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Pune’s civic body must impose stiff fines, improve systems to prevent burning of trash

When there is no proper system in place, then it gives rise to garbage burning on open plots or even on the corner of roads, adding to the pollution caused by the smoke of vehicular traffic.

pune Updated: Jun 20, 2018 15:10 IST
The garbage burnt is a mixed one, it gives rise to toxic fumes and added new agents of toxic gases like furans and dioxins which are not prevalent in atmosphere.(HT PHOTO )

puneletters @hindustantimes.com

Garbage in the city is still not completely segregated and taken by the Pune Municipal Corporation (PMC) which is one of the reasons why it is set on fire.

When there is no proper system in place, then it gives rise to garbage burning on open plots or even on the corner of roads, adding to the pollution caused by the smoke of vehicular traffic. Since the garbage burnt is mixed garbage, it gives rise to toxic fumes and to added new agents of toxic gases like furans and dioxins which are not prevalent in atmosphere. These affect children badly and often they complain of asthma which is now on a rise in Kharadi.

According to Christian, “PMC should appoint a person to regulate the garbage collection in areas where there is no segregation, besides they should also look at decentralised garbage management units, like the one on the burning ghat road in Koregaon park. This was identified some years ago as a decentralised place to collect all garbage and to recycle it.

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Gautam Idnani a volunteer of National Society for Clean Cities (NSCC) who has been strongly advocating the point that garbage burning affects the city over all said, “Garbage is burnt it’s burnt along the river side in the Boat Club area and also on South Main road of Koregaon Park. There is a lack of understanding, that it reduces the garbage by burning it but what people don’t understand it that it affects the air we breathe. Toxicity level is not understood by all strata of society of how the mixed waste is affecting us all.”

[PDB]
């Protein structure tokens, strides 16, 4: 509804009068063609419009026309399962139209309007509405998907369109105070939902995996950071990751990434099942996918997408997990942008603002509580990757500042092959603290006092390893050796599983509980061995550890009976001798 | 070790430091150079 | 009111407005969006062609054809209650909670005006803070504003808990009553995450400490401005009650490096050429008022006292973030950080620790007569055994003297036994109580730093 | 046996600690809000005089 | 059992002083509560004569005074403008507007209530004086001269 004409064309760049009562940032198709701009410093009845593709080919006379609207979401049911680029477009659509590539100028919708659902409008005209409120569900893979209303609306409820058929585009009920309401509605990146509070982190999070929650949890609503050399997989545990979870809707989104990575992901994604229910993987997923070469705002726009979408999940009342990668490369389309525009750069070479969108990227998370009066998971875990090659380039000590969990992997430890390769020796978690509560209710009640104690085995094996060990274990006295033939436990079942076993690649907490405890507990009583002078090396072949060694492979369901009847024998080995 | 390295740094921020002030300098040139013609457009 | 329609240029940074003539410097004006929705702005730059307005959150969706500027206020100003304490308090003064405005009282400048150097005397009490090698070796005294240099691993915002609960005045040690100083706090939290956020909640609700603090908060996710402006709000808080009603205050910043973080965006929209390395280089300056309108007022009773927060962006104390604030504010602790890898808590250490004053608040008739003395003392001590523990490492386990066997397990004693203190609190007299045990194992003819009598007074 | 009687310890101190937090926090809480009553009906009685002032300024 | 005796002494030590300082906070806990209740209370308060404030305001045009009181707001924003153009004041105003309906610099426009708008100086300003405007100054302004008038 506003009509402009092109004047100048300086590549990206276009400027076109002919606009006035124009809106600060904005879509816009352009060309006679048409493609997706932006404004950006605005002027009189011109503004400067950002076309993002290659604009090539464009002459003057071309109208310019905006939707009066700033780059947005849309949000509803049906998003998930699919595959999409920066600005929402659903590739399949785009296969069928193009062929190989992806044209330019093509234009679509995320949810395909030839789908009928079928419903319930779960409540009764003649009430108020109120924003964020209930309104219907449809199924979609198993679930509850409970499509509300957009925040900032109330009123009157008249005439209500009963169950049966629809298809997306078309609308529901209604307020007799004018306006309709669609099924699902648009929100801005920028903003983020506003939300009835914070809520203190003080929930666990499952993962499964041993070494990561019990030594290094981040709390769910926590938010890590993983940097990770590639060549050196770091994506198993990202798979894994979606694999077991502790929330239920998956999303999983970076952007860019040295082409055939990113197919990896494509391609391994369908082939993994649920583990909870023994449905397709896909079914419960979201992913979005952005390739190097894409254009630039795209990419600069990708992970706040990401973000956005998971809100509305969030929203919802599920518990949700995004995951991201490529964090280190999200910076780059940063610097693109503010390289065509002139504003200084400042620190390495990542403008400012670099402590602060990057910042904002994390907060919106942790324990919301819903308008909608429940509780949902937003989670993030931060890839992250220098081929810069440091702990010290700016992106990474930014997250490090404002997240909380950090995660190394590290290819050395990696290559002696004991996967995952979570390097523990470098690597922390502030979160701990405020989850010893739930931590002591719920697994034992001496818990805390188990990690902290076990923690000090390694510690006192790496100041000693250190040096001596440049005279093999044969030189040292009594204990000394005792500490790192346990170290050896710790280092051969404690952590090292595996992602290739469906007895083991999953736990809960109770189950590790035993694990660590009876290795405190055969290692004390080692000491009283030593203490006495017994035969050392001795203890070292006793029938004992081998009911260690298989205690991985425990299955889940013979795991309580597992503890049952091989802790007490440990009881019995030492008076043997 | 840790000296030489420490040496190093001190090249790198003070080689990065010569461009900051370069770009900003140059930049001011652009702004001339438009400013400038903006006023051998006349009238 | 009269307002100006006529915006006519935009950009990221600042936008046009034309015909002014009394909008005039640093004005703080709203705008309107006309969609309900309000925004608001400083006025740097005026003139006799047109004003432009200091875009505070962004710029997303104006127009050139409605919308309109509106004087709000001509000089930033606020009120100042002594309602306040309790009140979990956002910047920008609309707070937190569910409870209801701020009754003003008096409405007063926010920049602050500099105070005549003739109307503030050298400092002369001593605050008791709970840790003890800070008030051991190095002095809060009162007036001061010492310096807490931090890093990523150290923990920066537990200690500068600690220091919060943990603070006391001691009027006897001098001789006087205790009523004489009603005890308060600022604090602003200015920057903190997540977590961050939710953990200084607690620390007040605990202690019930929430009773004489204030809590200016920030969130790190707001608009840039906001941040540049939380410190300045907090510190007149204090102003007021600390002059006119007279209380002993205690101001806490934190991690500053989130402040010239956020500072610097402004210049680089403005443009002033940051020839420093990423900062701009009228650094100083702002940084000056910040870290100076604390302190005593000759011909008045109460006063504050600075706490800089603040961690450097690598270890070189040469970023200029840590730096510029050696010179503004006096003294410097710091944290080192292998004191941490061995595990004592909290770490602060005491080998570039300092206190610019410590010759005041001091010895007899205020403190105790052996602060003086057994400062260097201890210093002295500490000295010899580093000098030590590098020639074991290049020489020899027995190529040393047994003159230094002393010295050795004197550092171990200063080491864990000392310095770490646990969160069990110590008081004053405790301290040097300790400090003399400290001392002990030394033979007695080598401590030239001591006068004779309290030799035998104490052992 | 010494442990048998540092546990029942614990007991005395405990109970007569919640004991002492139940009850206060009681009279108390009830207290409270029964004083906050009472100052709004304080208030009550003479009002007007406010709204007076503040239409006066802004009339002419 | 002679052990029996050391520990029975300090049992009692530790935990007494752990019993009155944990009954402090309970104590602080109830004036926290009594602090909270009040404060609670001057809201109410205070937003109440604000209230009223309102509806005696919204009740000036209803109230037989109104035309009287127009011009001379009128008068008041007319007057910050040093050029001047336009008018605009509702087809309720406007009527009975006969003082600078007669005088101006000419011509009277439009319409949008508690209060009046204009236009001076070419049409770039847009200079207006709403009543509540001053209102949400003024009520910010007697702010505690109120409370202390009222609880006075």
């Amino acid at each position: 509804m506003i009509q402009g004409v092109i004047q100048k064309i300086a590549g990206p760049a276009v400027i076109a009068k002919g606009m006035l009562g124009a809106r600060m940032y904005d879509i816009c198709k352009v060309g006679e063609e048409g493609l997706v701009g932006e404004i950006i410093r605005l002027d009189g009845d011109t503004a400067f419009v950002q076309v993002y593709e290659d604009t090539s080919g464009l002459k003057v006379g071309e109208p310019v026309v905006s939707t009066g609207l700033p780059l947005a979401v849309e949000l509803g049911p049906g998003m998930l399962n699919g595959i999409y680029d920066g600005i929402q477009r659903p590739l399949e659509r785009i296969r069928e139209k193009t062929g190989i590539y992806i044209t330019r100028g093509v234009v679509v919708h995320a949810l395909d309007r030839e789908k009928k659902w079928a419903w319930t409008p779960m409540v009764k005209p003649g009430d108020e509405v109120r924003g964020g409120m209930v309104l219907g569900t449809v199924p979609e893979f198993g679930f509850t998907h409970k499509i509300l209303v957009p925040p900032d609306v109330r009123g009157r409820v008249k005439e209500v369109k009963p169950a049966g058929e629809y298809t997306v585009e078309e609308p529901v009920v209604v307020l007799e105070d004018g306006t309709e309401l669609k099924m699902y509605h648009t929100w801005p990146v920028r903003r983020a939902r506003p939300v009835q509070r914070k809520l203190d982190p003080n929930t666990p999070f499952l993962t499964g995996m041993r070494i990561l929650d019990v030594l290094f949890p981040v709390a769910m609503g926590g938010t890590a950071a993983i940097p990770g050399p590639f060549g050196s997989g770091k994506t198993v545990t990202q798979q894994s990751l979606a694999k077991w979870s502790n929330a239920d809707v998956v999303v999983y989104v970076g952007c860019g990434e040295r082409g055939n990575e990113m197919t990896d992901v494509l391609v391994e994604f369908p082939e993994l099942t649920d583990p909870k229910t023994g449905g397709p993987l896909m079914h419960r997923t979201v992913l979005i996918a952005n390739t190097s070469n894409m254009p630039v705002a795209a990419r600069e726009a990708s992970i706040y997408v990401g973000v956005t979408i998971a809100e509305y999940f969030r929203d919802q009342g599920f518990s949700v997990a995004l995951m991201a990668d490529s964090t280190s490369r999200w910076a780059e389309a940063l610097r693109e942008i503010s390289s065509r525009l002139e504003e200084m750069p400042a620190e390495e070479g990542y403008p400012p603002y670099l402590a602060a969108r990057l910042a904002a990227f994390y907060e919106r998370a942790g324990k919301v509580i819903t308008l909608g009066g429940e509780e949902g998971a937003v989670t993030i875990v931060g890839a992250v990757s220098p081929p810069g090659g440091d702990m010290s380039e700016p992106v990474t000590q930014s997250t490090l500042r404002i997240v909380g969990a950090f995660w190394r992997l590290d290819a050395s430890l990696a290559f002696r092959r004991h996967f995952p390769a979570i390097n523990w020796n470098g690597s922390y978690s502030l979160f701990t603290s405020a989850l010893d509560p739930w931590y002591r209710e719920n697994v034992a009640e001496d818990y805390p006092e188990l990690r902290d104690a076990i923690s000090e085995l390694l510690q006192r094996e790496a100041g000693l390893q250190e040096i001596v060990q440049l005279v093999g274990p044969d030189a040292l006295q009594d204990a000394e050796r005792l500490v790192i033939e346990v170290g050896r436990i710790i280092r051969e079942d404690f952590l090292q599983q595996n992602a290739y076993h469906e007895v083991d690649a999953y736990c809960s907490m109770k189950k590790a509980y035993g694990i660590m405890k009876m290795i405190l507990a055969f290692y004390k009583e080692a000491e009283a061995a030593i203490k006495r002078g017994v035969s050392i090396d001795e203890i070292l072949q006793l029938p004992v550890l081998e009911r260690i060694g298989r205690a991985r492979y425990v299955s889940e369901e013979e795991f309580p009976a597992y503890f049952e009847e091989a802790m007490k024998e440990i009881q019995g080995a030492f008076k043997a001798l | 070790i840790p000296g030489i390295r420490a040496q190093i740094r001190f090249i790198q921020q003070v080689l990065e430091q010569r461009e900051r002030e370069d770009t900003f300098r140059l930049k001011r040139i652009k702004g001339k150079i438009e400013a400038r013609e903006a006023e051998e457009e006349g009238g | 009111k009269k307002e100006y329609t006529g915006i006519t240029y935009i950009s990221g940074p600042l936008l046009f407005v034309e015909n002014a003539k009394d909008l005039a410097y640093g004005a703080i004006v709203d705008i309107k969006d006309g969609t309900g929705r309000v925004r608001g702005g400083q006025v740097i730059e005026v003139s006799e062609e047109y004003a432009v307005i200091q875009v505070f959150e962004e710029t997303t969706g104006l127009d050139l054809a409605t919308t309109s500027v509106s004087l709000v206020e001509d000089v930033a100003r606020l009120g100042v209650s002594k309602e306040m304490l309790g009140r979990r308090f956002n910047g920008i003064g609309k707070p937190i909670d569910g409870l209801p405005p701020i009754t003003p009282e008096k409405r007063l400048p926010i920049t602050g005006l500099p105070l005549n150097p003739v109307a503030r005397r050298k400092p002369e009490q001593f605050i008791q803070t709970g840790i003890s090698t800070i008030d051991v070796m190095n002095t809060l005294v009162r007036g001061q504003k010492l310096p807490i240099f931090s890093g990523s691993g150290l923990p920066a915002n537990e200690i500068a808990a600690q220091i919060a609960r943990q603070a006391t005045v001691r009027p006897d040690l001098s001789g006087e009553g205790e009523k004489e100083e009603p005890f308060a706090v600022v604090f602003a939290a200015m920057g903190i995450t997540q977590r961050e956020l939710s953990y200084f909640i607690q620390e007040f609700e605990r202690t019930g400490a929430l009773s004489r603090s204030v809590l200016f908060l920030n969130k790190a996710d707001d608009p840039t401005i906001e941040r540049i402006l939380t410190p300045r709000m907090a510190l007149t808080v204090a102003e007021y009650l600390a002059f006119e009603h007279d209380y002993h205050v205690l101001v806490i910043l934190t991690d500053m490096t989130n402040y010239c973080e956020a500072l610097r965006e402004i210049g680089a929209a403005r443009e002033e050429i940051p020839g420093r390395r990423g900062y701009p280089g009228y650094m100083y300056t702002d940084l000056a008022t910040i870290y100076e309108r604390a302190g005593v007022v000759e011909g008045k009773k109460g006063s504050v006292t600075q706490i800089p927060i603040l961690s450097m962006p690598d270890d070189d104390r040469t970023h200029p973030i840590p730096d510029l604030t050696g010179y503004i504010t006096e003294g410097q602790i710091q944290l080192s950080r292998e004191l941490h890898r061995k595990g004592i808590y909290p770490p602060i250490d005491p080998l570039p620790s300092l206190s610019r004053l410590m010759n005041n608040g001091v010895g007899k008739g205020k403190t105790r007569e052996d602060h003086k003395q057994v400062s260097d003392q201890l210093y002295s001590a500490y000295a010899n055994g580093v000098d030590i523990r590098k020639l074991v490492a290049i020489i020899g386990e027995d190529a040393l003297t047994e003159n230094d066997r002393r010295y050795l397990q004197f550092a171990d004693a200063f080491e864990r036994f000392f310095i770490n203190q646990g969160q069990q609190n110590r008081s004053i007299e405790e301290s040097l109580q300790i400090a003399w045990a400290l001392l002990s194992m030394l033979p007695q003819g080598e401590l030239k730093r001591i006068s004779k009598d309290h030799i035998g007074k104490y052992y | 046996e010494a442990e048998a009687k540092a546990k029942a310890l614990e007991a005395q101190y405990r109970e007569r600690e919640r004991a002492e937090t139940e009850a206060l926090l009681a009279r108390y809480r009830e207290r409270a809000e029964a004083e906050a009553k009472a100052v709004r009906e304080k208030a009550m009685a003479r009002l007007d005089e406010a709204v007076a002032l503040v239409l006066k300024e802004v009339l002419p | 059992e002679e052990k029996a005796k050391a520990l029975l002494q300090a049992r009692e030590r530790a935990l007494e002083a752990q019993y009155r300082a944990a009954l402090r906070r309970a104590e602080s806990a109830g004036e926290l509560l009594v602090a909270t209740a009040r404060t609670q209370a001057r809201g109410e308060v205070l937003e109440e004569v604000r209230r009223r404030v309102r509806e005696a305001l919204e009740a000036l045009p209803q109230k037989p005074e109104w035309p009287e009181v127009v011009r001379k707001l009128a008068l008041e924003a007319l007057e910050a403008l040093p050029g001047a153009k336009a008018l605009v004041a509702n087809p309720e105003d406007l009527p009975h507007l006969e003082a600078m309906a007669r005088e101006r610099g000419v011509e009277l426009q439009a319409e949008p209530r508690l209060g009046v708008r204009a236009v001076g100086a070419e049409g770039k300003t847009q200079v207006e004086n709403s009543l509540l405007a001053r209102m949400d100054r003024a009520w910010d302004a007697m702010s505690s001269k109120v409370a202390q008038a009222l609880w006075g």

He said if the PMC maintains a regular watch and has a steady routine of garbage collection hrough Ghanta Gadi, it will not lead to the issue of burning of garbage issue. People are fed-up when the garbage is not pick up for days on end. What are the people supposed to do with the garbge lying there for days, he asked. Adnani pointed out that complaints on the PMC app are met with a delayed response.

Citizen activist Qaneez Sukhrani pointed out that burning of trash is one of the most serious offences and a strict penalty must be imposed by the Pune Municipal Corporation (PMC). The biggest hurdle in this is that for years, PMC has not found it important to implement the Solid Waste Management By-Laws which would give a clear picture on standard procedures and role play.

Right now the by-laws have been held up with the state government. If and when the Sanitation By-Laws are approved by the State Governemnt, penal action by the civic body can roll out after the violator/s are identified. Administration must slap high fines in the region of Rs. 5000 to Rs. 10000. For this, the PMC must first have the will and the strength to implement the By-Laws. “Vigilance and discipline sets in, only when it starts hurting the violators’ pocket, then burning will stop,” she said.

Sukrani said it is important that the PMC clears dry garden waste within a week. “This lies on public streets for months and miscreants start dumping mixed garbage and burn the whole lot, especially in winter,” she said.

She said the widespread burning of garbage was also a reflection of the failure of the Maharashtra Pollution Control Board in not implementing the provisions of the Air (Prevention and Control of Pollution) Act 1981.

Roseland Society turns garden waste into gold

One of the many initiatives that have received adulations with setting an example for the other residential societies in the city is the leaf and garden waste management systems in the Roseland Residency which was started in January 2017. With the collective efforts of all the residents of the society, the leaf and garden waste is collected and is kept in an open area inside the premises of the society. The residents water the waste daily and once in a week microbes and cultures are put in the heap. No foul smell of any sort is generated. It takes four months for the leaf and garden waste to convert into the compost which is then used by the residents for plantation of small trees in the society itself.

According to Sidharth Naik, Treasurer of the Roseland residency, “Leaf waste is usually more in quantity between the months of January to June. During this time, we generate nearly 5 tonnes of compost from the leaf and the garden waste.”

First Published: Jun 20, 2018 15:05 IST